- Your Echinacea Goldenseal Blend label fails to include the part of the plant from which Echinacea (angustifolia), Echinacea (purpurea) and Goldenseal are derived.
- Your Milk Thistle Blend label fails to include the part of the plant from which the Milk Thistle, Burdock, Toadflax, and Blue Vervain are derived.
4. Your Siberian Ginseng, Milk Thistle Blend, Echinacea Goldenseal Blend, and Black Cohosh products are misbranded within the meaning of Section 403(e)(1) of the Act [21 U.S.C. § 343 (e)(1)] in that the labels fails to list the place of business of the manufacturer, packer, or distributor in accordance with 21 CFR 101.5(d). Specifically, the product labels fail to include the zip code.
The violations cited in this letter are not intended to be an all-inclusive list of violations that exist at your facility or in connection with your products or their labeling. You are responsible for investigating and determining the causes of the violations identified above and for preventing their recurrence or the occurrence of other violations. It is your responsibility to ensure that all of the products you manufacture or distribute meet all of the requirements of the Act and FDA regulations. You should take prompt action to correct the violations cited in this letter. Failure to do so may result in enforcement action by the FDA without further notice. These actions include, but are not limited to, seizure and/or injunction.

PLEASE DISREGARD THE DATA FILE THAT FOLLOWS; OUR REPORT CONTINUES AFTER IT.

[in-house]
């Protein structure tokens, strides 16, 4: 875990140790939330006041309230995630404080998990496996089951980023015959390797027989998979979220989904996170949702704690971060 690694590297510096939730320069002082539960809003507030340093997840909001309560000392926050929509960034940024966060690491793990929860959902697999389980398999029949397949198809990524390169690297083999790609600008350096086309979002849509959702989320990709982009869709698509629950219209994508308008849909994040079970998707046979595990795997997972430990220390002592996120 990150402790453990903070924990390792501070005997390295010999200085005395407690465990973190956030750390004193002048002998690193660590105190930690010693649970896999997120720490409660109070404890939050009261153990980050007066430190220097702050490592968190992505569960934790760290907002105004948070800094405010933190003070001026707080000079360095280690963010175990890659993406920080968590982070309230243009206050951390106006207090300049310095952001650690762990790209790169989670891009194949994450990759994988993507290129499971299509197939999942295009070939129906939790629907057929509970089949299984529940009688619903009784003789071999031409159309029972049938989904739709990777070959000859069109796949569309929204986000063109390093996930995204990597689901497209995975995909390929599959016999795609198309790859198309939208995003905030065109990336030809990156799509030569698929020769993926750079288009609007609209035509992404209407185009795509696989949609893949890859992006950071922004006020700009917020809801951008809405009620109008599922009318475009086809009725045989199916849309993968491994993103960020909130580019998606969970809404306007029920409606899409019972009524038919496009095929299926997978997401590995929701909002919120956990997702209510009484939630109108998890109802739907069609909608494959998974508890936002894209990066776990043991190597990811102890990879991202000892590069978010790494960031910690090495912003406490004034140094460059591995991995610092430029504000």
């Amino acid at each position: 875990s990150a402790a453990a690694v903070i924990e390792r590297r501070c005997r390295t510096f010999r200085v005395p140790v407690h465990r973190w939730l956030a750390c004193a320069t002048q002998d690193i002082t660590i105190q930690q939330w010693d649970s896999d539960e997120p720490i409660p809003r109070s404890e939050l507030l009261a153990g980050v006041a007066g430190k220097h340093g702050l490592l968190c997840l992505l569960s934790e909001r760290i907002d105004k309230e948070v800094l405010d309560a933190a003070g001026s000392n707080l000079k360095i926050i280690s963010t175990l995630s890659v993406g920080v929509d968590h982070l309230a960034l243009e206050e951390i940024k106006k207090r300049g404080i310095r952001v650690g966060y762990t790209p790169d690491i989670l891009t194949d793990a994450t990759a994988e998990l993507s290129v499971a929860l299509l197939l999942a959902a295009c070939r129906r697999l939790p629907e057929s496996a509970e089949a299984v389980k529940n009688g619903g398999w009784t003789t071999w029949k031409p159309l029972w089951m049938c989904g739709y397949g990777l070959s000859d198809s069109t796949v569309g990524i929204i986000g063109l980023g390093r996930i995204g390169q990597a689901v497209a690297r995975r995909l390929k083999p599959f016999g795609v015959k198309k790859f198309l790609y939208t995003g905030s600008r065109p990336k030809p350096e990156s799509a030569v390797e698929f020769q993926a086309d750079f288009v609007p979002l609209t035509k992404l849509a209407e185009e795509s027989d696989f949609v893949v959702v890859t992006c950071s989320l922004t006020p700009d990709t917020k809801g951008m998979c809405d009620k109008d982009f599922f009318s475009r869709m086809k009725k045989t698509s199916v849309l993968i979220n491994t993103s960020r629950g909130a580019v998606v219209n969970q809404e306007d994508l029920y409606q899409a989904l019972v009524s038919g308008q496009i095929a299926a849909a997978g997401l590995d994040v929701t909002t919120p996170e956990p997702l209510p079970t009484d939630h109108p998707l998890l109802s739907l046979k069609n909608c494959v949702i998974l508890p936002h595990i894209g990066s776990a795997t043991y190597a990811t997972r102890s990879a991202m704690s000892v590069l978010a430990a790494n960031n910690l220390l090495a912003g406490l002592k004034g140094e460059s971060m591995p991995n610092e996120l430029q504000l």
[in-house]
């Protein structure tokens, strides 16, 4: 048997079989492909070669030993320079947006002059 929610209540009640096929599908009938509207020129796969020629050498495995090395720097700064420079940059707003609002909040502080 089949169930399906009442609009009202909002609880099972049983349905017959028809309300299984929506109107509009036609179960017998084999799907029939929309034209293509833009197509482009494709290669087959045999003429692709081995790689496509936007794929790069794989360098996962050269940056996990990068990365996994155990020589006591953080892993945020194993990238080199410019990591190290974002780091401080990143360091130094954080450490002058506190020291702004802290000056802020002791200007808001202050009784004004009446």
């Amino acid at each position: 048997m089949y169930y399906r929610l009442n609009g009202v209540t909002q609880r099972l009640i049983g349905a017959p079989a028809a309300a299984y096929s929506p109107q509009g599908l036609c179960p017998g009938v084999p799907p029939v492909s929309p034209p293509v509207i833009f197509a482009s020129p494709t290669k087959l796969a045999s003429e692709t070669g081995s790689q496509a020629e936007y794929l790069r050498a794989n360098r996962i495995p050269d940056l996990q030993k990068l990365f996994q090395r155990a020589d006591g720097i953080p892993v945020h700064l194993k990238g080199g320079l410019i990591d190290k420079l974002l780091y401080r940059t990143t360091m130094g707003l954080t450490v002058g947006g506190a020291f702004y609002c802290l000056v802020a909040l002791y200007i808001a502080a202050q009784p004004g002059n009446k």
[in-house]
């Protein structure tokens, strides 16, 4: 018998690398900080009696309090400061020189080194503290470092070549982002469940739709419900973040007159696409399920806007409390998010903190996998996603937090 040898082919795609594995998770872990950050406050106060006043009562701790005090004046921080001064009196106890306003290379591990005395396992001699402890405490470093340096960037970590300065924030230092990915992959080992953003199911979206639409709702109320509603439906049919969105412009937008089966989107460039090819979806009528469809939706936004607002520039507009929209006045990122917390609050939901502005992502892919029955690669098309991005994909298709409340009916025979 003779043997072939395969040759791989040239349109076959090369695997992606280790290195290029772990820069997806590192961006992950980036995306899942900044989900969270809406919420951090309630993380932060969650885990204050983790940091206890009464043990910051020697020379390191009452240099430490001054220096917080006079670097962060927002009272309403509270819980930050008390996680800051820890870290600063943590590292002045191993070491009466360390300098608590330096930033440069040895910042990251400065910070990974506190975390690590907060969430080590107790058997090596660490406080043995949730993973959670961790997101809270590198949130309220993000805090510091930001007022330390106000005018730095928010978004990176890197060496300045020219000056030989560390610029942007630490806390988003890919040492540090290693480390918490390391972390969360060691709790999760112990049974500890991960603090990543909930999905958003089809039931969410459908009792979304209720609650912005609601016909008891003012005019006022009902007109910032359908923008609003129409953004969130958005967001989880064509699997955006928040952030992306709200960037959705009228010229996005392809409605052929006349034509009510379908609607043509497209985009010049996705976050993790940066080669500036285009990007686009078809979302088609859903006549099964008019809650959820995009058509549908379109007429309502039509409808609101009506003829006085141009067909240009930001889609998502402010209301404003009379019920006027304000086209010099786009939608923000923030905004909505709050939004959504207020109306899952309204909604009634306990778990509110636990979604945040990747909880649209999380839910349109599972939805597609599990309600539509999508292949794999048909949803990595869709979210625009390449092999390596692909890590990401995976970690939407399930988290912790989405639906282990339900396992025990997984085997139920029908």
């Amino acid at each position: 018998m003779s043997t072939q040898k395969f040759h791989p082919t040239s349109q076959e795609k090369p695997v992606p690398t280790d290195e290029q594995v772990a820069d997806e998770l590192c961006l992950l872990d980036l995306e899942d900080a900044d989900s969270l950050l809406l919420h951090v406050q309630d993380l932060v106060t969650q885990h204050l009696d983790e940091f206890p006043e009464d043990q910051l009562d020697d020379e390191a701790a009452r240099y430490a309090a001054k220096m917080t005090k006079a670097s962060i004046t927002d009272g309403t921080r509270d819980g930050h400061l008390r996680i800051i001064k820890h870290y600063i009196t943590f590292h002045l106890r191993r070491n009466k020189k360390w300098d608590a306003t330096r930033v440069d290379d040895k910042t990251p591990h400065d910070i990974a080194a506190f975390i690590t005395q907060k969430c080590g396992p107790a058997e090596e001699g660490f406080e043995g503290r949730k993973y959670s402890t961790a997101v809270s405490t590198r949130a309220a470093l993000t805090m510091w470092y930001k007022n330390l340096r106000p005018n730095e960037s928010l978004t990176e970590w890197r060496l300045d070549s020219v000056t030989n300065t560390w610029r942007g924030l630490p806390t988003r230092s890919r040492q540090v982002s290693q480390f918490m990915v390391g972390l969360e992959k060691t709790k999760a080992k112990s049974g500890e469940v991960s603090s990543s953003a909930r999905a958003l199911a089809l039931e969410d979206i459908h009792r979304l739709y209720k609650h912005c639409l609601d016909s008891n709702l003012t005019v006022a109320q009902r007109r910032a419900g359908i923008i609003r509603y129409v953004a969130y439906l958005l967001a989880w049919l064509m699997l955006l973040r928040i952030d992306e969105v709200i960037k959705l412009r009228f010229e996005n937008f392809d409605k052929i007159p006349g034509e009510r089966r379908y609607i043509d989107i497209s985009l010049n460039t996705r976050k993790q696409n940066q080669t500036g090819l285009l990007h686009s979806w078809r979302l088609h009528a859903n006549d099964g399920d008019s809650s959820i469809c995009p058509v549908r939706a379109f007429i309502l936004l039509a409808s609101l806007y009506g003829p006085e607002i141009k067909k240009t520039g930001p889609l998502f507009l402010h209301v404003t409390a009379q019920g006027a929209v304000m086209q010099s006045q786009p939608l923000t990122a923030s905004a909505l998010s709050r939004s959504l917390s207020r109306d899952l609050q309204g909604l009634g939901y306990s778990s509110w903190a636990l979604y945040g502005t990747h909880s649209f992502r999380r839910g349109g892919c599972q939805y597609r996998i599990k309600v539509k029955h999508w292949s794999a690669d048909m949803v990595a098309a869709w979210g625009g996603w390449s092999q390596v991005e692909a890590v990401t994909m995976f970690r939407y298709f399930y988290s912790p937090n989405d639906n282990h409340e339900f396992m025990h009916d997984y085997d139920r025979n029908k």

We offer you the following labeling comments:
- The title “Supplement Facts’ on the labels of your Siberian Ginseng, Milk Thistle Blend, Echinacea Goldenseal Blend, and Black Cohosh products is not set full width of the nutrition label and bolded to distinguish it from other information as required by 21 CFR 101.36(e)(1).